Getting SSD is a lengthy process. Learn more about the approval and denial processes.
If you have become disabled and unable to work due to a medical condition or serious injury, you may be eligible for Social Security Disability benefits. These benefits are available for those who have a debilitating medical condition or injury that is expected to last at least one year or result in death.
However, there are still strict requirements involved and the process is very lengthy. Even if you think you are well-qualified, do not expect to receive any benefits quickly. There is a backlog of claims due to COVID and other issues. As of November 2021, a Social Security Disability application took, on average, 168 days to process. That is more than five months.
Waiting Period Applies
But that is not all. Payments also do not begin until you have served a five-month waiting period. This waiting period has been in place since the program began in the 1950s and is used to ensure applicants have a genuine disability that prevents them from working so that those who can work are deterred from applying.
This waiting period starts the day you become disabled. But with the backlog, that means that once your application is approved, you might not have to wait long for benefits. If the Social Security Administration determines that your disability started even earlier, they can pay retroactive benefits for the months between the end of your waiting period and when your claim was approved.
However, there are some exceptions to the waiting period. For example, there is no waiting period for amyotrophic lateral sclerosis (ALS). There is also a Compassionate Allowances (CAL) program in which the Social Security Administration can waive the five-month waiting period and allow for approval within days. There are 254 conditions on this list, including certain cancers, immune system diseases, and rare genetic disorders. The Social Security Administration will automatically determine if you are eligible for this program.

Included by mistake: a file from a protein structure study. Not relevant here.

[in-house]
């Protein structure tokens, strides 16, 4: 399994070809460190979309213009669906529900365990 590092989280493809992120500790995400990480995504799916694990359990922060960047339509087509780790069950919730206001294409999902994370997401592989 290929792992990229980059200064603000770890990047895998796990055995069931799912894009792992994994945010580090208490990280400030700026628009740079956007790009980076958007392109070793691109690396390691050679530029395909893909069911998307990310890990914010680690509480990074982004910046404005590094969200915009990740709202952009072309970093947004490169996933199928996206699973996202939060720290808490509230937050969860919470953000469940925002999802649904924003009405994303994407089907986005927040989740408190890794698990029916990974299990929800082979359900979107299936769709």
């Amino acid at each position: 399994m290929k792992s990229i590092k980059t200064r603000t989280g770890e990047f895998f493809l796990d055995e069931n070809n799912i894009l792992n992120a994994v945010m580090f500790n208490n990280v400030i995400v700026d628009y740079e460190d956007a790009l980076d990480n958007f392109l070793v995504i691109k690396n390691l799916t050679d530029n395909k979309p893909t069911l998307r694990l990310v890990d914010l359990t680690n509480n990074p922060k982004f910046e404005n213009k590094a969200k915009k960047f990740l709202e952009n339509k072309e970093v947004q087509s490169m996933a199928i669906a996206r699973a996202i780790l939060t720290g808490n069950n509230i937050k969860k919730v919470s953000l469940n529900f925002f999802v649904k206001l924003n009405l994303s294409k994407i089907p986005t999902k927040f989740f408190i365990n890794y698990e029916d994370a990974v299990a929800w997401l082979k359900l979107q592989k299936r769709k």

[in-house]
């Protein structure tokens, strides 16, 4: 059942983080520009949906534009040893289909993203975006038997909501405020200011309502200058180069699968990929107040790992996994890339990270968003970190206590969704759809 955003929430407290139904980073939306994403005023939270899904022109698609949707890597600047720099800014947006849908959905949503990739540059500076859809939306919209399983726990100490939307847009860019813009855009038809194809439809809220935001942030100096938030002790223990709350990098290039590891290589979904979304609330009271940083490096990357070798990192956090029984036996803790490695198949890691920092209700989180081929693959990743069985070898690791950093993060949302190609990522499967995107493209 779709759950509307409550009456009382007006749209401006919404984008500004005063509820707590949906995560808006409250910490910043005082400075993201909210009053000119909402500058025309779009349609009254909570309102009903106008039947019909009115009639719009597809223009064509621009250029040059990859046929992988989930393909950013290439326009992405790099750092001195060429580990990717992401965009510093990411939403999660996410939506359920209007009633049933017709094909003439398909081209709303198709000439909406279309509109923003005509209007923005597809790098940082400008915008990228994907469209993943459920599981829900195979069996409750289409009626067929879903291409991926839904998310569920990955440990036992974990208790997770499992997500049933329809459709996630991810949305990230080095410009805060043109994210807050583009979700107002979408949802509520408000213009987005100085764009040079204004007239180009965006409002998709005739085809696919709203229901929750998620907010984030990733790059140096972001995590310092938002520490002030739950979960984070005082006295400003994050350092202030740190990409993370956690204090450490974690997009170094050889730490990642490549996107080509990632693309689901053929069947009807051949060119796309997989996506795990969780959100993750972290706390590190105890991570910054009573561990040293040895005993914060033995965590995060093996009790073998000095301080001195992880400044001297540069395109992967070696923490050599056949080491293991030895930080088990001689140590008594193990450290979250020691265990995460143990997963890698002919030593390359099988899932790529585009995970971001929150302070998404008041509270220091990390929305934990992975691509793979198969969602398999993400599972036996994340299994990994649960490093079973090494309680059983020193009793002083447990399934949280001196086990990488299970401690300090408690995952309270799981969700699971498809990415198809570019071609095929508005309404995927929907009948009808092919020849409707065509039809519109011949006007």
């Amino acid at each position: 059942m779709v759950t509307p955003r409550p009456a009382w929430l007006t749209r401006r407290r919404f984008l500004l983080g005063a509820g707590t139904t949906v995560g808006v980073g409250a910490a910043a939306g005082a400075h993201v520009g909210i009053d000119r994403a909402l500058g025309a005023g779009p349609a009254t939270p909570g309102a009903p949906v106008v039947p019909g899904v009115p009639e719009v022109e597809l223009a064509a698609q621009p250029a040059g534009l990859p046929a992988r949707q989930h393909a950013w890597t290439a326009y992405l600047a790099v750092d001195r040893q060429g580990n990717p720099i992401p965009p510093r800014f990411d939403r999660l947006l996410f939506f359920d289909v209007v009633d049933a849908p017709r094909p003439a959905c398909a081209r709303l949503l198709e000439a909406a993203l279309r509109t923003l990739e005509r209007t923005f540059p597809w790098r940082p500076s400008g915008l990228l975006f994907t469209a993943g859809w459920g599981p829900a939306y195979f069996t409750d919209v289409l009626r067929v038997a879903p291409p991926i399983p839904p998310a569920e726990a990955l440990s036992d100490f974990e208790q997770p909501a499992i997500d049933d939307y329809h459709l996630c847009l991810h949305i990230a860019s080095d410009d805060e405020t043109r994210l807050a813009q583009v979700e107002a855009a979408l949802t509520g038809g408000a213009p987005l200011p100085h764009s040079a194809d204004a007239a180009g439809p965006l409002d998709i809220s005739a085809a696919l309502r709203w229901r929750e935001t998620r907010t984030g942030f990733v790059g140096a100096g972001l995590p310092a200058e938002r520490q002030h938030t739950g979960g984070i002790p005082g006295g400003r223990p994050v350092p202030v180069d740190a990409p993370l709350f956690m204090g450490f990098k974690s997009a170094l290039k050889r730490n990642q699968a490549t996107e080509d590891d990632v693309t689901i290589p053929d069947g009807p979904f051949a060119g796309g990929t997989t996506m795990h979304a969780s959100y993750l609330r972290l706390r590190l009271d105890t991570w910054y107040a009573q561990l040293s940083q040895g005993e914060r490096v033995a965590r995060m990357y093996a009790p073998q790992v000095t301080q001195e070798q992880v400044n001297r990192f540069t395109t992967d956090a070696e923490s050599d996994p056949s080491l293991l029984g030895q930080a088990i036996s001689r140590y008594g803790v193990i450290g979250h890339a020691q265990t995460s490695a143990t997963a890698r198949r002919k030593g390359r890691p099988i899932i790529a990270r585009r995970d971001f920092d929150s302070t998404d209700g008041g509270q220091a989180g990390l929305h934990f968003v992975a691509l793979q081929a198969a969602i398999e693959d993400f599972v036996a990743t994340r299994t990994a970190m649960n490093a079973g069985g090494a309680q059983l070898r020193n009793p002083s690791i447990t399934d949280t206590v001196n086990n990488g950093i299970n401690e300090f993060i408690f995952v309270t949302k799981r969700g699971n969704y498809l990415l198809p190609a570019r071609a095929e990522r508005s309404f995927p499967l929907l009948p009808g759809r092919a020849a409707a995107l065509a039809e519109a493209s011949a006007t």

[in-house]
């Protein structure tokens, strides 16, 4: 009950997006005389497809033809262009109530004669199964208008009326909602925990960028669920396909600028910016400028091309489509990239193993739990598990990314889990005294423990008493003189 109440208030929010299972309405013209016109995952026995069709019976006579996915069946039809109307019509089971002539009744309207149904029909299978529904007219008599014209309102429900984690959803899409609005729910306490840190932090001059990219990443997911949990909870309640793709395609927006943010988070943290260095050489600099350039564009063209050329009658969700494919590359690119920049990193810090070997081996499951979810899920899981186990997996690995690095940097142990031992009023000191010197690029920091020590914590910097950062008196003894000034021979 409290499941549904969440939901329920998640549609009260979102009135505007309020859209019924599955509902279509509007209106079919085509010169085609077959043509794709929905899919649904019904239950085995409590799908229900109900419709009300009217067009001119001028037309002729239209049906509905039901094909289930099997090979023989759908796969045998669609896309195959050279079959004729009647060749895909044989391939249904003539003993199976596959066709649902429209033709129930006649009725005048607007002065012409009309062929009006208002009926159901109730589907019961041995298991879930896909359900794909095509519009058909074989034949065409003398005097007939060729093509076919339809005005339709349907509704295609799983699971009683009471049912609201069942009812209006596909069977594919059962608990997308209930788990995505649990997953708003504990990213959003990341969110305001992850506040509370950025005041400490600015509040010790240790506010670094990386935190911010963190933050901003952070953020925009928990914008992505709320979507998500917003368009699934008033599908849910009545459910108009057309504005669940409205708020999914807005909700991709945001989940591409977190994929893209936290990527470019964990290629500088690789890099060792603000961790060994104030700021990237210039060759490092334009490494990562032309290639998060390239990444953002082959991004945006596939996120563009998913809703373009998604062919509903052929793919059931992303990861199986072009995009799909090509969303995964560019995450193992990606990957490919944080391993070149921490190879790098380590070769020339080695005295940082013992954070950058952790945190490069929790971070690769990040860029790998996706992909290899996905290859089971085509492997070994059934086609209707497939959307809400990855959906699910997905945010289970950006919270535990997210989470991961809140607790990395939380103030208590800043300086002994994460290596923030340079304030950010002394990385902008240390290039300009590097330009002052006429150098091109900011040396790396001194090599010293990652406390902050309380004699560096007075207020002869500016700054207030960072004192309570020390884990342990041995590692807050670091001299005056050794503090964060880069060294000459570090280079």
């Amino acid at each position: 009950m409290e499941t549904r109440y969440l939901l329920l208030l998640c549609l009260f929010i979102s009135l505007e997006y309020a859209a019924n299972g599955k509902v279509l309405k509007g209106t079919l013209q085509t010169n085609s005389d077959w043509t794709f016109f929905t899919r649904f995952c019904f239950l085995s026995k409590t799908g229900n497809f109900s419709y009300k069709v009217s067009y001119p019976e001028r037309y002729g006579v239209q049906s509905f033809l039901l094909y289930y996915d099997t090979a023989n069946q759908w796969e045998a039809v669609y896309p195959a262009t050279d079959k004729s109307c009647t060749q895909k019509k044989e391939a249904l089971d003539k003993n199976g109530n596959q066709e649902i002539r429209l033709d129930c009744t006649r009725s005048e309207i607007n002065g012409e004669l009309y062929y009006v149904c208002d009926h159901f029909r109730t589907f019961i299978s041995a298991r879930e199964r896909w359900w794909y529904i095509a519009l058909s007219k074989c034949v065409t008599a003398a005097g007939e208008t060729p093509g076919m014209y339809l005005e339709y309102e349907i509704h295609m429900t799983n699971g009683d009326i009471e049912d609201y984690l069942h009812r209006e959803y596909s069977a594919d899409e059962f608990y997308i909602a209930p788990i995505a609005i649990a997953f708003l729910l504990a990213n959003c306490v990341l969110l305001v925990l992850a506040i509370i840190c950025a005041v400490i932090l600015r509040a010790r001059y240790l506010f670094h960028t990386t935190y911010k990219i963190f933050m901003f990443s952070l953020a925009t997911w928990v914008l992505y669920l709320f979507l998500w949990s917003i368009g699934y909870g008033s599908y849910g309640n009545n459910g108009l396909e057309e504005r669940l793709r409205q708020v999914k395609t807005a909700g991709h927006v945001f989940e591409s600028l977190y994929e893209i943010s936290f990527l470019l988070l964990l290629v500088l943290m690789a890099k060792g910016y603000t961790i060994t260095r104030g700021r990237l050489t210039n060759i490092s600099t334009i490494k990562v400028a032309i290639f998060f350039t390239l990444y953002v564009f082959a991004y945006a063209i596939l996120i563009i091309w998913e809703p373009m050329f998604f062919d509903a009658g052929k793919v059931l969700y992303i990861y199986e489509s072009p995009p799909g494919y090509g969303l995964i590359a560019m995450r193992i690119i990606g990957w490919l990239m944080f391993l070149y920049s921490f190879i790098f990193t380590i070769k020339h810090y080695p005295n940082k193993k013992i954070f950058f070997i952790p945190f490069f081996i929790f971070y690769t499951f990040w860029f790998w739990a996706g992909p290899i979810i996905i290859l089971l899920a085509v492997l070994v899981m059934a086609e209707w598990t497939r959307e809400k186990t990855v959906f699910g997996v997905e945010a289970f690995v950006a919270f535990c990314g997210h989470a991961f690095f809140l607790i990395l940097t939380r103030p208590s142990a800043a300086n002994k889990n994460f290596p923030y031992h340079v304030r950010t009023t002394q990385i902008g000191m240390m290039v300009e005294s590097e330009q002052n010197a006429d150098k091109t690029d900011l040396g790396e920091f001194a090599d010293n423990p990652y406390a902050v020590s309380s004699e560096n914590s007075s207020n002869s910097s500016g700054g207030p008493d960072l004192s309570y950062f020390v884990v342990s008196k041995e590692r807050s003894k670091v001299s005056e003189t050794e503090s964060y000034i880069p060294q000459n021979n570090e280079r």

What if My Claim is Denied?
Not all claims are approved. If there is not sufficient evidence that you are too disabled to work, then your claim may be denied. If you receive a denial, you do have the option to file an appeal. You have up to 60 days to request an appeal. There are four types of appeals:
- Hearing by an administrative law judge
- Review by the Appeals Council
- Federal court review
The denial letter you received will explain the determination and offer guidance on what level of appeal you should choose if you wish to proceed.
Contact Our Tulsa SSD Attorneys Today
Getting Social Security Disability benefits is no easy task. It can take many months for your claim to be processed. Plus, not many claims are approved the first time around. Appealing your claim will delay your benefits even longer.
The Tulsa Social Security Disability attorneys at Boettcher, Devinney, Ingle & Wicker can assess your situation and help you through this often-complicated process. To schedule a free consultation, call our office at (580) 765-9660 or fill out the online form.